Click here to see a video of the rotary engine model in action.

Mazda Motor Model

I’ve always been fascinated with rotary engines. I purchased my first rotary powered car in the mid 1970’s which was a Mazda Rx-3. It was a great car that was in many ways much more advanced than other cars of the era. The rotary engine has several advantages over the piston engine counterparts, including quiet and smooth engine operation, compact size, light weight and a very good horsepower to displacement ratio. However, there are some drawbacks to the design which include relatively poor fuel mileage and excessive exhaust emissions.

 Mazda continued production of the rotary engine all the way up until 2012 when the last Rx-8 rolled off the assembly line. Poor fuel mileage and difficulty meeting ever more stringent exhaust emission standards were cited as reasons for ceasing production. Mazda is still continuing development on the engine for racing and in an effort to reduce the emissions problem. If the emissions problem can be resolved, the executives at Mazda have vowed to resume production of the rotary engine.

 This is the second engine model I’ve made with my 3D printer. Although the rotary engine consists of far fewer parts than the piston engine, this model was much more complex to assemble due to the addition of animated LED’s that change colors according to the combustion cycle while the engine is rotating and the addition of an engine stand.

A rotary engine has far fewer parts than a typical piston engine. In fact, there are basically only three moving parts in a two-rotor Wankel motor which are the two rotors and the eccentric shaft. This 35% scale engine model is designed to open like a book with hinges installed on the sides of the housings so the engine operation can be easily observed while the engine is “running”. Like the Toyota model I built last year, the motor is spun by a 12 volt electric motor which drives the flywheel with a gear much like a starter motor does on most production vehicles.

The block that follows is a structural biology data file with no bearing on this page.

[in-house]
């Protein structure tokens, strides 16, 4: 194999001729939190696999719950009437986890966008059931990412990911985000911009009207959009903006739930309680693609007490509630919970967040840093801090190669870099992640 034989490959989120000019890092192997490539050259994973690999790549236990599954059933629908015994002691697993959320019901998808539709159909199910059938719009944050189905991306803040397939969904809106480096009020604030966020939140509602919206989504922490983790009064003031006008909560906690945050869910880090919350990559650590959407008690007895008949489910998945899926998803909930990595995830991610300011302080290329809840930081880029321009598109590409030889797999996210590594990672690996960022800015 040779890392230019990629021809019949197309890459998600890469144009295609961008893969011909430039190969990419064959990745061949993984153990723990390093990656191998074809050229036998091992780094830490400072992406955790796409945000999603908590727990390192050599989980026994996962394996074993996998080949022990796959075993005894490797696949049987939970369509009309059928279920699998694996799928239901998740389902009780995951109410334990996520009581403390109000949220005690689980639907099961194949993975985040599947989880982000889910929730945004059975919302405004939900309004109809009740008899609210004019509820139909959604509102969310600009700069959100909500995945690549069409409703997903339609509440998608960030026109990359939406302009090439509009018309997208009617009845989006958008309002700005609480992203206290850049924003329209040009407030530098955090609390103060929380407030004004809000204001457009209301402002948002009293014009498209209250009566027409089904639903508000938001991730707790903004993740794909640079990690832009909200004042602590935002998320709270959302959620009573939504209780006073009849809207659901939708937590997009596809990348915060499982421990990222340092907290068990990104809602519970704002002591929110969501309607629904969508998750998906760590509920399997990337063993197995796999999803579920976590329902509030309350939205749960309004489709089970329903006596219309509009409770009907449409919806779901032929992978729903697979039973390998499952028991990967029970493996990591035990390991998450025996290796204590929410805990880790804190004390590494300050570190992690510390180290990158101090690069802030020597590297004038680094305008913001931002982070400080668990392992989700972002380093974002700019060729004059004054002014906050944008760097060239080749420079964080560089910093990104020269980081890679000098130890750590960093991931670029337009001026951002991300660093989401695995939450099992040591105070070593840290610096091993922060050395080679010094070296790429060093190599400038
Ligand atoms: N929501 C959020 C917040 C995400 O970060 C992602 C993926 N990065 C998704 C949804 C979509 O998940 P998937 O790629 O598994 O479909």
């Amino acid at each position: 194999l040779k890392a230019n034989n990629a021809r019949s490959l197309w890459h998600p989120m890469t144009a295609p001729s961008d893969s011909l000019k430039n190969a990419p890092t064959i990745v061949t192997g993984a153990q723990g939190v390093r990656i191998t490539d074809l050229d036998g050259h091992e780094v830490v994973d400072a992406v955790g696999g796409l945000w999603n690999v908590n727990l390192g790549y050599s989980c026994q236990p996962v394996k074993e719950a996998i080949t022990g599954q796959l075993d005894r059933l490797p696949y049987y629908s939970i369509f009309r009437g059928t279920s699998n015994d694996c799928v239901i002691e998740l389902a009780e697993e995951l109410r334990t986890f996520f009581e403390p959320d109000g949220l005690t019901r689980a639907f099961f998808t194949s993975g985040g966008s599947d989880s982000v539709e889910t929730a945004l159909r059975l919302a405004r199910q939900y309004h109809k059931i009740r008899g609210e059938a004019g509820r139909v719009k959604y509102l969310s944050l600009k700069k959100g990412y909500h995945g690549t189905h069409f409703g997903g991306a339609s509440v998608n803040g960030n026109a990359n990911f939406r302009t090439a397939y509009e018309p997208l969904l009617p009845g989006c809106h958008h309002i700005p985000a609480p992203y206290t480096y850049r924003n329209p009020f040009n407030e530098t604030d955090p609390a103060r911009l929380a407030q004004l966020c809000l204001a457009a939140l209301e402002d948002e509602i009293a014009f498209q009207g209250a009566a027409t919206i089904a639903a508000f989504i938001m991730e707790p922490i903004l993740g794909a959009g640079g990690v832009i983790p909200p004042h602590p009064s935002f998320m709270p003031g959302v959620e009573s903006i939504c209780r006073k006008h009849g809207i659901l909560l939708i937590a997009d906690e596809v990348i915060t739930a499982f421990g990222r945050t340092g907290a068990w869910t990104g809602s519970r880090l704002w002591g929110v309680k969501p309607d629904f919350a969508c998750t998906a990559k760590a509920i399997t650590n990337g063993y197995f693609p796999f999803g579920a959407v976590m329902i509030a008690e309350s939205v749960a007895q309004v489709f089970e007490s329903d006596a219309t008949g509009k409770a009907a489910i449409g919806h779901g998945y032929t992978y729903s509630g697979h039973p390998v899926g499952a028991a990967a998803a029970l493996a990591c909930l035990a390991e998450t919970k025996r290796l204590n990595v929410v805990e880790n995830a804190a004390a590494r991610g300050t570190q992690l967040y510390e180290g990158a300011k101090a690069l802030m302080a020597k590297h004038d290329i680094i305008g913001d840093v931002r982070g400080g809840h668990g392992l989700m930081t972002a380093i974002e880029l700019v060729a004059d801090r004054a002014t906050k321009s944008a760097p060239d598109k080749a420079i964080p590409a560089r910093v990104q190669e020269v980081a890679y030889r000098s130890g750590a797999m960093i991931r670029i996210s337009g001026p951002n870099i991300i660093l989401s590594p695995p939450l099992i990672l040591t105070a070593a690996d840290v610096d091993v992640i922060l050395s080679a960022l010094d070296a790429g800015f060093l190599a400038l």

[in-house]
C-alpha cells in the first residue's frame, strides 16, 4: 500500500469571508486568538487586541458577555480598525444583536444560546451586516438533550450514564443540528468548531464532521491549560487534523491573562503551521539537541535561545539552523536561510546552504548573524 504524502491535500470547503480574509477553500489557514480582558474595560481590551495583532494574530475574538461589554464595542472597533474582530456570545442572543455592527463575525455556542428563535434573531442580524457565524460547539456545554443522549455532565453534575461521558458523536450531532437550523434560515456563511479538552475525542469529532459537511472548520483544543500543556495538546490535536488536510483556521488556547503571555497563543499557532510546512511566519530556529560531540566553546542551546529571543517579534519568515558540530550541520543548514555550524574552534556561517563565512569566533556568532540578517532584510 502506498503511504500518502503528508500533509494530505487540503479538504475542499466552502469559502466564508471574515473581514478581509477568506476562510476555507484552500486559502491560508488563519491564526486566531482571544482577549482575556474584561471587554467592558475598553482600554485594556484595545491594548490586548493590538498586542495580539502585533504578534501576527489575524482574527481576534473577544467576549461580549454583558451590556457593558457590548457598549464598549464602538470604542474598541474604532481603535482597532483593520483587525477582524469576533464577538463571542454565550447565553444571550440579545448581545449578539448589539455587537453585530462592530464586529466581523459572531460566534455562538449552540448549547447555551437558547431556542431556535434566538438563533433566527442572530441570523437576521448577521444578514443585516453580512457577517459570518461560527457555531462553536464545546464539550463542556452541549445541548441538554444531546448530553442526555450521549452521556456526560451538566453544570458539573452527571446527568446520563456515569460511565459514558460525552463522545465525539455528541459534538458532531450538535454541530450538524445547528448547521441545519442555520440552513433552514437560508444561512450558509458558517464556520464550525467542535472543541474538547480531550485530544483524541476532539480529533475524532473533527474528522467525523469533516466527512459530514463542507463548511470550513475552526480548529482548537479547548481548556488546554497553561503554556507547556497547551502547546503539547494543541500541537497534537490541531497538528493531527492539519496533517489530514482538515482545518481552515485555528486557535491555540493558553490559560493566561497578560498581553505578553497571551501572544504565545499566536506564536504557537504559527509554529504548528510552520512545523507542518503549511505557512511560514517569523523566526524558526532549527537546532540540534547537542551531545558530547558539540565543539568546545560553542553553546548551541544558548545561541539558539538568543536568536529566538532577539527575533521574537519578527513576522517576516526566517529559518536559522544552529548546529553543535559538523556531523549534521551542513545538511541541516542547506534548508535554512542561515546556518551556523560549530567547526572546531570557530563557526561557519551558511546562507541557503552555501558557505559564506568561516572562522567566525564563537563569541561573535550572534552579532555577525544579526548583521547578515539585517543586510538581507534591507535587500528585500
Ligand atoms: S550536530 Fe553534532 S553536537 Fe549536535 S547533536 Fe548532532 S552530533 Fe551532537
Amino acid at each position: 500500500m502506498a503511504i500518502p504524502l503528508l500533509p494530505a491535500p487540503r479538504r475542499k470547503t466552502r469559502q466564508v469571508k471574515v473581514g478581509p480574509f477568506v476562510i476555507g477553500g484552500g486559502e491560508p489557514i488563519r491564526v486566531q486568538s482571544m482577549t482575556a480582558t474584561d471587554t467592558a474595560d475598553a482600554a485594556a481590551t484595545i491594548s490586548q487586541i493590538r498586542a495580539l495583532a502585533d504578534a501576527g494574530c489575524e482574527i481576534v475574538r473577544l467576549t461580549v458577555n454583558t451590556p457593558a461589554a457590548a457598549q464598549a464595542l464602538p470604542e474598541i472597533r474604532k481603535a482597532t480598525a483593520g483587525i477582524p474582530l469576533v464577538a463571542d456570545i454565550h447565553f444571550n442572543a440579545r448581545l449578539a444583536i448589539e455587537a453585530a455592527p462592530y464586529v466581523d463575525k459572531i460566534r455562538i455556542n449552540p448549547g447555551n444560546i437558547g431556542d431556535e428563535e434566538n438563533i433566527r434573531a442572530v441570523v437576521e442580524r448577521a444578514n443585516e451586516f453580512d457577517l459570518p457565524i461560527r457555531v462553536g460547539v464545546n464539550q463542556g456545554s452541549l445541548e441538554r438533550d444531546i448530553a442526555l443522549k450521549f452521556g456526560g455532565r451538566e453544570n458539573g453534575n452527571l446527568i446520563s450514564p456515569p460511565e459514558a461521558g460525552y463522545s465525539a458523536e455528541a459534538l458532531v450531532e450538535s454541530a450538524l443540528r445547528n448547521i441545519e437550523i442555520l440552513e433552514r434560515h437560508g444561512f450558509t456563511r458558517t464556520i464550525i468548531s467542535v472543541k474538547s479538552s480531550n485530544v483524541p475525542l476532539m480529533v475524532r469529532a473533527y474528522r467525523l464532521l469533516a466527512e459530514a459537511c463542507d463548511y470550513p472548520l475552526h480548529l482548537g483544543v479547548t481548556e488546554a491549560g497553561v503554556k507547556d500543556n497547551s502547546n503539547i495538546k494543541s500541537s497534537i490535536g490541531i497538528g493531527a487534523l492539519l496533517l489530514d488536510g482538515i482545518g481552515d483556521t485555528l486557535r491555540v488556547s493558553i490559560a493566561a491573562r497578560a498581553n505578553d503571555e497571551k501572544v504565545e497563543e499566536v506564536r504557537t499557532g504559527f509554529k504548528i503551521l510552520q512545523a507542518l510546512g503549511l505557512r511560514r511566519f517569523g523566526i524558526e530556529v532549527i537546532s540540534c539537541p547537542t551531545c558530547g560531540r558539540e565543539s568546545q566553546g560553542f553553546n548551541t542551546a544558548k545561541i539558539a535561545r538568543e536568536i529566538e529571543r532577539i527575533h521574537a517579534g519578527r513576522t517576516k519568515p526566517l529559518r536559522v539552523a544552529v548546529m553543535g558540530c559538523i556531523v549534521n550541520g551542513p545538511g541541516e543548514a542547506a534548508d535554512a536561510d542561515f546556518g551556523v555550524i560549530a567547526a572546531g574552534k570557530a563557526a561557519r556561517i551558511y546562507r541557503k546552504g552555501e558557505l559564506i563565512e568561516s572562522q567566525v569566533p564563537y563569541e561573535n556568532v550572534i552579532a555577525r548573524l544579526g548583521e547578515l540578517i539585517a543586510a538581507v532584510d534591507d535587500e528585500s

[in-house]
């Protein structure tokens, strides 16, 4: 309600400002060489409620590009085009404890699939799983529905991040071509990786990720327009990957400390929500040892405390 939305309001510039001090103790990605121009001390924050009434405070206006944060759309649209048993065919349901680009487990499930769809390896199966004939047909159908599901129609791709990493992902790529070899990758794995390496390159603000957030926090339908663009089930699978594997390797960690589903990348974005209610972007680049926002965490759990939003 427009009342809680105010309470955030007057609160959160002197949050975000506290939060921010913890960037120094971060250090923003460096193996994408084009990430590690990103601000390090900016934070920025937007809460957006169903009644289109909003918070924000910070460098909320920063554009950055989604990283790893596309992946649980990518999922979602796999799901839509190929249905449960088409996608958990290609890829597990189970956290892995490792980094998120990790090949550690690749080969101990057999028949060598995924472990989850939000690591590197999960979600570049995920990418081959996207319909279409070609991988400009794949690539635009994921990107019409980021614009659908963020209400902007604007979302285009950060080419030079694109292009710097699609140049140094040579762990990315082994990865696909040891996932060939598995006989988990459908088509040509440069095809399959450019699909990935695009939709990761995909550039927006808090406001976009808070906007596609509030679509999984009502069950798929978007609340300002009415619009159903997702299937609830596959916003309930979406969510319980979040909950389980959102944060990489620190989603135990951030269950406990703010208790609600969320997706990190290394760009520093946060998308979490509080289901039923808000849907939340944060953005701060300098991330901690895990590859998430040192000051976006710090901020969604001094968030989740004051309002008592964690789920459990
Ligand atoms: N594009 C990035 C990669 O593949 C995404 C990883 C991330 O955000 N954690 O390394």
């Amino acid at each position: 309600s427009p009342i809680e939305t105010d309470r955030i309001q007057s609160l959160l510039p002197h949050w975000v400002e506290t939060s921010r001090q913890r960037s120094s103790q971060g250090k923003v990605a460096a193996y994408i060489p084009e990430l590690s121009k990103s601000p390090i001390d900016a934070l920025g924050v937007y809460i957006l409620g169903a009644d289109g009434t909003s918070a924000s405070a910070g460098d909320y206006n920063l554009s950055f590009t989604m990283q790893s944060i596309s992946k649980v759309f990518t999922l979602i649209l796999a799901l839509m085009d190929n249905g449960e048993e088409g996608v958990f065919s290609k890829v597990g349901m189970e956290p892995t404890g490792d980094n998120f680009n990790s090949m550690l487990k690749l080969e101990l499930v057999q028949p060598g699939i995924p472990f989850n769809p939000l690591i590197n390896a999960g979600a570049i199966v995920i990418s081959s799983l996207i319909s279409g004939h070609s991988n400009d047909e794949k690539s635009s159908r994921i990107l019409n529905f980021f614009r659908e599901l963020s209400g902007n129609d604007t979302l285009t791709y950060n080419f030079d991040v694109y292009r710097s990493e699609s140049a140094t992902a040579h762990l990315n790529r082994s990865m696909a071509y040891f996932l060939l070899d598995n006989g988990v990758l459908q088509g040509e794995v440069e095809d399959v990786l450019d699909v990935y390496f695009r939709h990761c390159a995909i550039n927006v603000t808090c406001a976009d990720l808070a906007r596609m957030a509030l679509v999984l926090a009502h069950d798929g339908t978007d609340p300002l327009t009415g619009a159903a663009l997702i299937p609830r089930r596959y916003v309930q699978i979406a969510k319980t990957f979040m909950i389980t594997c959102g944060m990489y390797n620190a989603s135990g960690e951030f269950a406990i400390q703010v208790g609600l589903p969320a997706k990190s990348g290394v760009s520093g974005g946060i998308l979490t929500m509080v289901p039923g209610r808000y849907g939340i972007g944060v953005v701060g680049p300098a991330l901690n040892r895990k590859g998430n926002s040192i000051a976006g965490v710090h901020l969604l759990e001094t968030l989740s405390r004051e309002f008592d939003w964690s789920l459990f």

Because of the lower part count and smaller parts, this engine did not require as much printing time (or material) as the Toyota engine model did. Despite this, it still took a lot of time to build the engine because of the addition of electronic components needed to create the combustion animation effect.

The rear (or #2) rotor of the engine is the rotor that displays the animation effect. Each face of the rotor has an addressable three color LED installed facing the outside of the rotor as shown above. The LED’s are controlled by a micro controller and circuitry inside of the hollow rotor. A magnetic reed switch on one face of the rotor sends a signal to the micro controller to trigger the LED color change at the appropriate time. Each time the reed switch passes by a stationary magnet mounted in the side housing, the signal is triggered.

The circuitry inside of the rotor consists of a very small micro controller, a sliding function switch and a rectifying diode bridge with filtering capacitors. An inductive pickup coil (not shown in photo) resides in the bottom of the rotor. (More on that later).

This is the Arduino-based micro controller that controls the addressable LED’s. Though quite small it has way more than enough processing power to do the job.

The oil pan houses more electronics. A power jack on the side of the oil pan feeds 12 volts into the circuitry. A PWM speed controller is used to adjust the speed of the electric motor that spins the model. Another ATTINY85 micro controller sends pulses to a MOSFET modulator which in turn sends voltage pulses to a “transmit” coil mounted at the back of the rear housing. The voltage pulses are picked up by the “pickup” coil mounted in the rear rotor. This creates a transformer of sorts which provides power to the circuitry in the spinning rear rotor wirelessly. This is similar to the method some of the newer smart phones use to charge the battery wirelessly.

Both the transmit coil and the pickup coil are similar, consisting of about 100 turns of copper magnet wire. Winding the coils was a bit tedious but not difficult.

Plans included a design for an engine stand which can be adjusted to accommodate any of the designer’s models.

The engine stand is constructed from 3/4” aluminum stock for the “legs” and upright. All of the brackets are 3D printed with 100% infill for added strength. The rear wheels are printed plastic while the front casters are ball bearing sets.

The model is complete and ready to run...

By Wes Jones

jonesee@aol.com

March 11. 2019